French potatoes: you say spud, I say pomme de terre - Telegraph:
What’s so special about French potatoes? As with most French food, the emphasis is on ﬂavour – varieties simply don’t last long if they don’t taste good. Heft and disease resistance come a very distant second.It’s also partly cultural – potatoes are seen as a bright, pleasurable presence on the plate rather than edible ballast, something to ﬁll up on, and the popular French varieties reﬂect that.
Potatoes divide semi-tidily into two camps: the early, largely salad varieties, and the later, often ﬂourier types.
The ﬁrst camp accounts for 80 per cent or more of my potato patch, largely because they perform as if someone listened to all our gardening whinges and invented early potatoes in response.
They give you the most ﬂavour and the ﬁnest texture, and you get them cheaply: shop-bought earlies can be wildly expensive and the ﬂavour of home-grown salad potatoes eaten soon after lifting is – as with asparagus, sweetcorn and peas – of a different order to even the best you can buy.
More importantly, growing your own gives you access to the most delicious varieties, largely not available in the shops.
Earlies are largely trouble-free too, being planted, grown and harvested before midsummer when the warm weather that encourages blight arrives.
Once potatoes are lifted, the space is freed in time to plant out courgettes, squash or whateveryou fancy to take its place. In short, growing predominantly earlies gives you the best of all potato worlds.
Thanks to Jean, I’m growing even more French varieties alongside ‘International Kidney’, ‘Foremost’ and other British earlies. And there is no need for any concern about how they might perform on this side of the Channel. Many have been developed and are commonly grown in high-altitude areas of France, making them well suited to our typically cool and rainy climate.
Good suppliers will have at least some of these varieties, but a Potato Day is, nerdy as it sounds,often the best place to source your potatoes. You can buy them in ones and twos of each type, which yield a great variety of ﬂavour.
Maincrop varieties can be wonderful, too, if you choose well.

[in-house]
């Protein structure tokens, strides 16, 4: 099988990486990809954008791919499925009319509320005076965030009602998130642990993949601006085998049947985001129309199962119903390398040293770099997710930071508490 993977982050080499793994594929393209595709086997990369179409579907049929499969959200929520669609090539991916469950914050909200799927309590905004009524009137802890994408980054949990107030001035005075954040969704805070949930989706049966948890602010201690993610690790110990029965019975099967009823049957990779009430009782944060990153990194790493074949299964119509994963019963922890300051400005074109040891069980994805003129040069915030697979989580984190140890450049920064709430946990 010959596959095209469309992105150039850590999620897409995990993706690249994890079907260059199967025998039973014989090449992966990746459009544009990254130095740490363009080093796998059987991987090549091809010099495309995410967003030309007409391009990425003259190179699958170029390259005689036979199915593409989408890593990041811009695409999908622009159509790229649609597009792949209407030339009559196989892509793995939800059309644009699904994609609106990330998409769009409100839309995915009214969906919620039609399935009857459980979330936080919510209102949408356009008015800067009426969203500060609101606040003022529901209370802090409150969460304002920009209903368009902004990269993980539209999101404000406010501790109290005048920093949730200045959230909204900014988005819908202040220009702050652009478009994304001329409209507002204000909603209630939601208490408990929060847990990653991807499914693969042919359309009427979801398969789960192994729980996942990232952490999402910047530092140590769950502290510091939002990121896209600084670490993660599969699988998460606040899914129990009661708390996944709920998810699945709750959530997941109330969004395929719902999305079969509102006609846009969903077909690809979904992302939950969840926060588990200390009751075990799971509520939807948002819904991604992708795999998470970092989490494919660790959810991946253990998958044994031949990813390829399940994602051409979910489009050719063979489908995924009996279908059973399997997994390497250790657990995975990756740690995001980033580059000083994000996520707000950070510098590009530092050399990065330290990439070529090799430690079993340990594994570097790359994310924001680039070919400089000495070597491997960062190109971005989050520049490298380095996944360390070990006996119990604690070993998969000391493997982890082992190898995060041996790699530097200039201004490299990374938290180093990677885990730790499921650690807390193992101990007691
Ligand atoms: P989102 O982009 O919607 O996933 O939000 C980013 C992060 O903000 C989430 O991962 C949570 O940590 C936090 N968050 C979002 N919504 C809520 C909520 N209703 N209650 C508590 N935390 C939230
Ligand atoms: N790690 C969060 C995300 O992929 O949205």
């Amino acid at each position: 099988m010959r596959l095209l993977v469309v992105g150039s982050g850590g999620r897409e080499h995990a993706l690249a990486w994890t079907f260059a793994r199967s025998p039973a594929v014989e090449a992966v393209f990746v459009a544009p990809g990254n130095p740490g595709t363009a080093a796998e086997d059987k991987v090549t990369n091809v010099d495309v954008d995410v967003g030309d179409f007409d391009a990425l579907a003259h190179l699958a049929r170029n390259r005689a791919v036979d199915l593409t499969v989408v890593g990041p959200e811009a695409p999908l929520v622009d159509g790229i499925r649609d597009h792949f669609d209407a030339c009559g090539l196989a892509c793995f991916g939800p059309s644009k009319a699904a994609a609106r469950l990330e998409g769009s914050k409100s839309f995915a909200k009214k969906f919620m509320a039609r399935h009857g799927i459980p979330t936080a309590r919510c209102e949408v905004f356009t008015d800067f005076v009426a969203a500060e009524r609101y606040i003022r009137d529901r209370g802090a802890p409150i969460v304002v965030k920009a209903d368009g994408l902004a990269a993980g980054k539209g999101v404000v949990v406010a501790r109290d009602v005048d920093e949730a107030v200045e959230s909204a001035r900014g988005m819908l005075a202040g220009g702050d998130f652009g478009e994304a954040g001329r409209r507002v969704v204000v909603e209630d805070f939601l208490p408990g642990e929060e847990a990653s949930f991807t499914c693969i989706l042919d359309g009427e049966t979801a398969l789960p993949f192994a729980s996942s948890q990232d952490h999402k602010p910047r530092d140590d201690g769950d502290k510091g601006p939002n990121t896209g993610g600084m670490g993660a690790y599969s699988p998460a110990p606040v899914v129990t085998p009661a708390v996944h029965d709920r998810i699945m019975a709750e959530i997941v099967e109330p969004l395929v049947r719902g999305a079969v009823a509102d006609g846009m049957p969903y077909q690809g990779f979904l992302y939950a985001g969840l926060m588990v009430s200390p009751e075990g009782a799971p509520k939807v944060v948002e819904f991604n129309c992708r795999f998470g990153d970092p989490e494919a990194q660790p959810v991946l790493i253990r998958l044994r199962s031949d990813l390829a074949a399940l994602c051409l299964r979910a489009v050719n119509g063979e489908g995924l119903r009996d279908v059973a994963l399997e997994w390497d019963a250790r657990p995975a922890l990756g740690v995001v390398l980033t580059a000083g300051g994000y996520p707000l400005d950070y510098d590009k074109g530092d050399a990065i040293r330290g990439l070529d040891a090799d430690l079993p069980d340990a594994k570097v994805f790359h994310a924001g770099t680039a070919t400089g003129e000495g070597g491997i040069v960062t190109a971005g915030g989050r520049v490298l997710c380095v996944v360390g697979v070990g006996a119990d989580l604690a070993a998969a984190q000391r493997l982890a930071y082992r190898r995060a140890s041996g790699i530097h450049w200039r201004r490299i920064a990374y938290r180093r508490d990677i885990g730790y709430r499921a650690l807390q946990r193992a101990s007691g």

- ‘British Queen’ and ‘Pink Fir Apple’ are among those I’m growing from this side of the Channel, alongside ‘Ratte’ and ‘Bleu D’Auvergne’ from across the water. All are worth the Russian roulette with blight, just don’t gamble too much of your plot on them in case blight hits.
And as luck would have it, ‘Bleu D’Auvergne’ is traditionally used for Aligot – essentially, potato mashed with garlic, butter and cheese with all the rib-sticking wonderfulness that implies – see above right for the recipe.
‘Ratte’ – aka ‘Asparges’ or ‘Cornichon’ – Early maincrop.
An old (1872) fingerling variety (long and thin) that keeps its shape well when cooked. More importantly, its distinctive chestnut flavour becomes even more pronounced when eaten cold or just-warm in salads.
‘Roseval’ – Second early. A waxy salad potato from the Fifties, with a dark red Skin and a deep yellow flesh with a mild, buttery flavour.
‘Charlotte’ – Second early. A fairly new and reliable variety (inset), widely grown commercially. Can produce rather large tubers.
‘Belle de Fontenay’ – Second early
An old (1885) variety that is hugely popular here and in France. Really flavoursome and with a superb waxy texture.
‘Cherie’ – First early
A fabulous, recent variety with beautiful deep rose skin and a yellow, waxy flesh. Delicious, perfect for salads and fine sautéed too.
‘Cheyenne’ – Second early
A recent, red-skinned, yellow-fleshed salad variety with a fine flavour. If you are overrun with salad potatoes, leave these to mature.